WHO IS ROBERT LANGDON? The name on the internet message I received seemed familiar. An actor? I asked a colleague who knows everything about movies.
“Robert Langdon is the hero of ‘The Da Vinci Code’,” he replied without a moment’s hesitation, other for a three-minute gap during which he looked it up on Wikipedia.
Mr Langdon, a fictional professor, was writing to tell me that he was deeply unhappy with the awful dialogue put into his mouth and wished to join a “fictional characters union” started last week by one of the present writer’s fictional characters, who has the same problem.
Later that day, I received a similar web comment from Megatron Decepticon, a bad robot from Transformers.
“Not only does my dialogue stink, so does my name. Would you call your kid Megatron Decepticon?”
I did not respond, since that name WAS on my list when I was expecting my youngest child, had she turned out to be a 50-meter high evil robot from another galaxy.
But clearly, these fictional characters (or readers cleverly using their names) were making a point that dialogue in modern movies is often awful.
Remember that bit in The Matrix where Trinity says: “A sentinel. A killing machine! Designed for one thing.”
Now what would that one thing be? Killing, maybe?
Dozer replies: “Search—and destroy!”
Er, that’s two things.
Anyway, here’s a list of the 12 worst bits of dialogue from famous movies.
12. House of the Dead.
A: “You did all this to become immortal. Why?”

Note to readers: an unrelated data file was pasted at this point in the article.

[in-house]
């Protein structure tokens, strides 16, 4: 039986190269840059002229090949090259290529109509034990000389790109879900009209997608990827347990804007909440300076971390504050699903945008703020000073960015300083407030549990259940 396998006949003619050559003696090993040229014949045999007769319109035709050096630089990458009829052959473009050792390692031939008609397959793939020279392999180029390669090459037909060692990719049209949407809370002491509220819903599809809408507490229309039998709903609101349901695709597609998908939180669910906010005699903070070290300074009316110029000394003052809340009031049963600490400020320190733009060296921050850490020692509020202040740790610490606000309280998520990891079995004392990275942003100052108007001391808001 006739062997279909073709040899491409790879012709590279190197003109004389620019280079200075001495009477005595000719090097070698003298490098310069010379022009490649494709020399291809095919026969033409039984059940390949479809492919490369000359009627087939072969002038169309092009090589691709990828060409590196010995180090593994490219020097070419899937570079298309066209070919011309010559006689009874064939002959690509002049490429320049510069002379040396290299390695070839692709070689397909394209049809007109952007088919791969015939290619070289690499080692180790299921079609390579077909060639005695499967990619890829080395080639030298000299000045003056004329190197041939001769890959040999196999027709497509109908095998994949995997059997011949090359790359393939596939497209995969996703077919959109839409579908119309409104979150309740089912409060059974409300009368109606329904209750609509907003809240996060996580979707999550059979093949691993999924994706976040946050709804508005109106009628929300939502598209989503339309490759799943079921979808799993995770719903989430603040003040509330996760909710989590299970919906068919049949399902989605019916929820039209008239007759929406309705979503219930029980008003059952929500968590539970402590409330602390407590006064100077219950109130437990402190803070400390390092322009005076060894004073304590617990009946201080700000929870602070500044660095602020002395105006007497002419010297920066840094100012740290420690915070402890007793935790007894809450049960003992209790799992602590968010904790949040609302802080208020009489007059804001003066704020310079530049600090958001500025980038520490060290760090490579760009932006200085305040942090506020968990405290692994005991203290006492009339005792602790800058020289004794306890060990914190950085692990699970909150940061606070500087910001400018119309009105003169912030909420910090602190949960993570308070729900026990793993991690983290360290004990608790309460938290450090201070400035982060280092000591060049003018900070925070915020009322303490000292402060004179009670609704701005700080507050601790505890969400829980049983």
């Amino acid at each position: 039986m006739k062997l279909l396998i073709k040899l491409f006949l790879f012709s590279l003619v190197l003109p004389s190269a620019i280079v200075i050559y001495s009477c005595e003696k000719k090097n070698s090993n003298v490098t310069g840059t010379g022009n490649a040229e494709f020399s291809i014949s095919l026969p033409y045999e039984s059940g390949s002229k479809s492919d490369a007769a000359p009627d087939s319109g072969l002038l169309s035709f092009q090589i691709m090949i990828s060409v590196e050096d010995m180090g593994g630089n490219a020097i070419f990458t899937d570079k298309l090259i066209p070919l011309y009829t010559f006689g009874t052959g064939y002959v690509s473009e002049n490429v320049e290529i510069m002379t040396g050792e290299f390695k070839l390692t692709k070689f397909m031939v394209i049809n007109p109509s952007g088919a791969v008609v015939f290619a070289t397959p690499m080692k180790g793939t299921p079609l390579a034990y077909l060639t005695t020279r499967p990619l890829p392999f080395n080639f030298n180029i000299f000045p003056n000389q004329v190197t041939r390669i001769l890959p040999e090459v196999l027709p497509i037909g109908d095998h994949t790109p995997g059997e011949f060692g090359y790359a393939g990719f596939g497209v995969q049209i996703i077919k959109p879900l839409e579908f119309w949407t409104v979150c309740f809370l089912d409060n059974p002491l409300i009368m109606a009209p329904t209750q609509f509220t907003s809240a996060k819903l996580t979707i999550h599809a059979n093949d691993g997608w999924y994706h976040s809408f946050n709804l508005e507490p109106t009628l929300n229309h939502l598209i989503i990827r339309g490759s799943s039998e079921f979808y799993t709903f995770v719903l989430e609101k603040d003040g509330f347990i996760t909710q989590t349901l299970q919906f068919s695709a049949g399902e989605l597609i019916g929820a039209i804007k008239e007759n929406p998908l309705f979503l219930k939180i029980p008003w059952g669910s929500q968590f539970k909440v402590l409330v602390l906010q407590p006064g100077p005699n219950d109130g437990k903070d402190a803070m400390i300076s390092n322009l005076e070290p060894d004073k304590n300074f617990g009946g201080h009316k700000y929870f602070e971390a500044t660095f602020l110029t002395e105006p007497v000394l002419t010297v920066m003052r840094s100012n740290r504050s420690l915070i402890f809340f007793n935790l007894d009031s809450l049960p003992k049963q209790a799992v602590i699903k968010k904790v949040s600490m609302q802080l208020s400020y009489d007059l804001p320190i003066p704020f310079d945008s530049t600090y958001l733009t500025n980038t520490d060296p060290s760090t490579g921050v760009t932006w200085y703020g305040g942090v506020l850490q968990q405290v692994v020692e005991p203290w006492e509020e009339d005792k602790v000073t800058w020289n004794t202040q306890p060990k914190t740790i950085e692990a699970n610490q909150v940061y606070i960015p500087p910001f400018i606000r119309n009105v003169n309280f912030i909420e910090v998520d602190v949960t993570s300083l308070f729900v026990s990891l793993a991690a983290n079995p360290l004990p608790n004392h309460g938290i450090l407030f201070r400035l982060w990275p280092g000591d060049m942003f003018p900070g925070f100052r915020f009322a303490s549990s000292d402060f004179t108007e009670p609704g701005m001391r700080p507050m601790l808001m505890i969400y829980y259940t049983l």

B: “To live… forever!”
11. The Ten Commandments.
“We're going to the Land of Milk and Honey. Anybody know the way?”
10. Battlefield Earth.
“While you were still learning how to spell your name, I was being trained to conquer galaxies.”
9. Night of the Lepus.
“Ladies and gentlemen, attention. There is a herd of killer rabbits headed this way, and we desperately need your help.”
"Before time began, there was The Cube.”
7. Plan 9 From Outer Space.
"Inspector Clay is dead. Murdered. And somebody's responsible."
“He can't hear you, Jack. He's been decapitated.”
A: “If this translation is right, this alien sounds like an idiot.”
B: “That's something to consider, a stupid alien. Well, they must have them.”
4. King Kong (1976).
“Come on, Kong, forget about me. This thing's just never going to work. Can't you see?”
3. Lost in Space.
“I don't like the sound of that sound.”
A: “Ask him for his last name.”
“I once fought two days with an arrow through my testicle.”
Now if Revenge of the Sith author George Lucas is reading this, or the screenwriters who wrote Troy, don’t think that you’ve escaped unscathed.
Your dialogue is famously awful, and it’s going to take a while to get copies of the screenplays and locate the very worst lines.
I’ve got to get to a library—fast!